Yet still I treasure Agee, because he writes so well. As he explains why, for example, A Tree Grows in Brooklyn isn’t good enough, he describes what he does like with breathtaking ardor and accuracy:

There is a shot of the girl hesitant on the curb which has the lovely authenticity of a wild animal startled by a flashbulb--or of the same shot made by a concealed camera in a real street. There is a shot of [James] Dunn, ghastly drunk in his inky waiter’s suit, so painfully malappropriate to daylight, being shoved and shouted along his home street, which is as poetic and individualized an image of a state beneath humiliation as I have seen. There is a shot of Joan Blondell’s bent hustling back, the thin dress propped and ridged through her underwear, as she goes in to help her sister deliver a baby, which is equally successful in its evocation of women in a special and final class and world and predicament.

It’s in such passages, when his intellect, compassion and aesthetics are fused with what’s happening on screen, that I find the Agee I love, and I forgive him those moments when he’s faulting Double Indemnity for not very much, or saying Orson Welles “never was and never will be a genius,” or calling Black Narcissus ”tedious and vulgar.”

He had no lofty opinion of his position, beginning his stint at The Nation with this:

I suspect that I am, far more than not, in your own situation: deeply interested in moving pictures, considerably experienced from childhood on in watching them and thinking and talking about them, and totally, or almost totally, without experience or even much second-hand knowledge of how they are made. If I am broadly right in this assumption, we are on the same ground, and under the same handicaps, and I qualify to be here, if at all, only by two means. It is my business to conduct one end of a conversation, as an amateur critic among amateur critics. And I will be of use and of interest only in so far as my amateur judgment is sound, stimulating or illuminating.


He remained true to that introduction. Devour this book in sequence and you’ll be struck by how personal Agee’s criticism is, how nearly every Nation column involves him as a living, eating, paycheck-drawing New Yorker, one who struggles to accommodate his moviegoing. He apologizes for not seeing Holy Matrimony, which he’s been told is good; he just saw Monsieur Verdoux, and was so thunderstruck he needs to gather his thoughts. He’s reconsidered his overpraise of Cover Girl, and he realizes he underpraised The Ox-Box Incident. He disappears for a bit, apologizes, and says it’s going to take a couple of weeks to catch up. The pay at The Nation being what it no doubt was and is, Agee gets another job (writing features for Time, although he doesn’t mention that), says the new gig is sapping his time, and adds that’s why his next reviews will be brief, assuming his present bosses let him keep his column.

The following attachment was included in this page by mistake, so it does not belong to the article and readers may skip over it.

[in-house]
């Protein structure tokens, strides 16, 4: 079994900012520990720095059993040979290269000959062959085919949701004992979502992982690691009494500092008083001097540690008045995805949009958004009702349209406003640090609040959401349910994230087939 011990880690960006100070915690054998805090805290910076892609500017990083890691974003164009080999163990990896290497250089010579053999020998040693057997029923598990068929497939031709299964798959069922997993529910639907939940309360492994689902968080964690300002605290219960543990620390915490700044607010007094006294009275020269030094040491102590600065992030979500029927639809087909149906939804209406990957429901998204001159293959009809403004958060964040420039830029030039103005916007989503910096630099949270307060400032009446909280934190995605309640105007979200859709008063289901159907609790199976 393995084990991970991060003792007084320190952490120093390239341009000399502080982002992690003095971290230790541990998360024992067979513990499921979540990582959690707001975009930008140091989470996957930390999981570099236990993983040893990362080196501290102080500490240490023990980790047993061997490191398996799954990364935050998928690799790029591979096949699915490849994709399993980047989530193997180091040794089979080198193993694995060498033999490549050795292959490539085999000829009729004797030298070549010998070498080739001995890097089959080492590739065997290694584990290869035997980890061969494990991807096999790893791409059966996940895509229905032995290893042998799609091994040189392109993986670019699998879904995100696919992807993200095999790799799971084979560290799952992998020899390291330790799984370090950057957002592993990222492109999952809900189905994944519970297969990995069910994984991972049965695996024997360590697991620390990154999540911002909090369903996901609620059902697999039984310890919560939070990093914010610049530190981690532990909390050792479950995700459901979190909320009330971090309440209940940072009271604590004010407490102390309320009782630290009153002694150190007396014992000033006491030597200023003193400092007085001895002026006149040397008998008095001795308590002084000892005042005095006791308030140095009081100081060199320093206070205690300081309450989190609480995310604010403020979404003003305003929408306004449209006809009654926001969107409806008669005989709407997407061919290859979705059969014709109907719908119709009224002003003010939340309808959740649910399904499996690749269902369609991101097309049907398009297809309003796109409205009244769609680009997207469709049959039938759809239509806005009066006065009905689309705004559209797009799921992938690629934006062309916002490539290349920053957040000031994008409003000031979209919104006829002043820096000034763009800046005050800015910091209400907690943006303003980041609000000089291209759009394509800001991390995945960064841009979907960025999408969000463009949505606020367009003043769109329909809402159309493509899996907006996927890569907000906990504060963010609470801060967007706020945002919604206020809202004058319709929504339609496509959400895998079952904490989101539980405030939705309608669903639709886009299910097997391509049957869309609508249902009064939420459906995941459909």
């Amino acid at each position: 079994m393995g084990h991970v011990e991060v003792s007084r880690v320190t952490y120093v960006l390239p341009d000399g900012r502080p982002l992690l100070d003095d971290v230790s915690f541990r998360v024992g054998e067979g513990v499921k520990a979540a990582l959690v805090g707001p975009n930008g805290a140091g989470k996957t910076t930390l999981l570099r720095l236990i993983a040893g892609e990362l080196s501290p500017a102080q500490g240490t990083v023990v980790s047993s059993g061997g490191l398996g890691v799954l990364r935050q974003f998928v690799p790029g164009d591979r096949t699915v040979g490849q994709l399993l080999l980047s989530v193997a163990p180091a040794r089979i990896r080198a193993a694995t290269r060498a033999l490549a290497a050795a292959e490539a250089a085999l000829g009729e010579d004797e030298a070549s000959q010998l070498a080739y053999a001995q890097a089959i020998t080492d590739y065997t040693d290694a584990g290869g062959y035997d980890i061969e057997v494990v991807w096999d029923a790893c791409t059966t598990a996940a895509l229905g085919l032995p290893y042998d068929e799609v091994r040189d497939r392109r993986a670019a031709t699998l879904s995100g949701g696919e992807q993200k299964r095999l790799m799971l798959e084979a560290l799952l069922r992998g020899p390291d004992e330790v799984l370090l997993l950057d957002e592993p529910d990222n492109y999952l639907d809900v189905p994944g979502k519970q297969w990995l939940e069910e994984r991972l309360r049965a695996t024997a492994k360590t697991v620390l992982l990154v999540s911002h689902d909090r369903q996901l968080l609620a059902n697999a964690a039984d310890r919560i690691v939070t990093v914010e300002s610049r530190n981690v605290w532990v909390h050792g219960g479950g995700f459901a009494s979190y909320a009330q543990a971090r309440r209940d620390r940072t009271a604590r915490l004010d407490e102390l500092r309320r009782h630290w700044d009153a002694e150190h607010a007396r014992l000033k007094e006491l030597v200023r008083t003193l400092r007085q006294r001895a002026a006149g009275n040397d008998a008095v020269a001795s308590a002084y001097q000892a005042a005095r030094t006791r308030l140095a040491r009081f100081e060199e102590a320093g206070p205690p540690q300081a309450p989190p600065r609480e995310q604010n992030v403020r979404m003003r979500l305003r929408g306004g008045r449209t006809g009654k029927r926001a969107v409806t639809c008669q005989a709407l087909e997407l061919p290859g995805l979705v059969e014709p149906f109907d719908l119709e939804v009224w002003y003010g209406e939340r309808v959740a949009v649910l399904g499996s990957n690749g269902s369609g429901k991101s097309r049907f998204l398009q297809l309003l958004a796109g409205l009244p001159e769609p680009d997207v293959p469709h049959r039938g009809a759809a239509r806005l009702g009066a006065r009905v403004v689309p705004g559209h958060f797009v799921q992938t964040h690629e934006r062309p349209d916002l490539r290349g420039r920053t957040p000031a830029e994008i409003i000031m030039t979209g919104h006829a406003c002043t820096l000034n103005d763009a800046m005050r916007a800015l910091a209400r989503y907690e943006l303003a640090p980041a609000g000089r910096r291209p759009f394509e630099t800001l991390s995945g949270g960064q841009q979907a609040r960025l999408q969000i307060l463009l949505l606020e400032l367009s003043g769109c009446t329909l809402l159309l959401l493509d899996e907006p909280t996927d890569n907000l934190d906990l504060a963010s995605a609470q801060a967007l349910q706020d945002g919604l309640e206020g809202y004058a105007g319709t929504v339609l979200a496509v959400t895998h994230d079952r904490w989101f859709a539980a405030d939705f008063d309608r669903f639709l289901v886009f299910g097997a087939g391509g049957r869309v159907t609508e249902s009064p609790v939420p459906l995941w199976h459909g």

He says he hates religious cant and admits this colors his review of The Song of Bernadette, then praises the film anyway. Even given his employer, Agee's political asides can be startling in their left-wing candor and contempt for home-front pieties, such as a 1943 review of Happy Land in which he snarls about Americans' "nasty-nationalistic self-pitying self-congratulation." Several times he mentions the opinions of his friend Manny Farber with approval; when Bosley Crowther writes a particularly blockheaded review of Day of Wrath, Agee grinds the Times man into the carpet. He compliments Caesar and Cleopatra one week, then takes an elevator ride with some nameless Manhattanite who tells him Caesar and Cleopatra wasn’t all that. As the elevator descends Agee decides that, well, he probably liked the film because he happens to like Shaw, and Claude Rains really was a bit hammy. The column bumps to an end with, “Ground floor.”

Agee is, in short, quite like a blogger, albeit one with perceptiveness and a prose style most of us would sacrifice virgins to acquire. Tom Shone once wrote of his disappointment in some of the film writing he found online, saying, “What I most crave are voices that sound like your friends dissecting the film in the parking lot afterwards: sparky, conversational, unvarnished.” Last week, as I got so absorbed in Agee on Film that I had to turn around at a subway station in Williamsburg, having mistaken the immensely irritating M train for my own, I thought, “Well Tom, here you go. Except James Agee was doing it sixty years ago, in print.”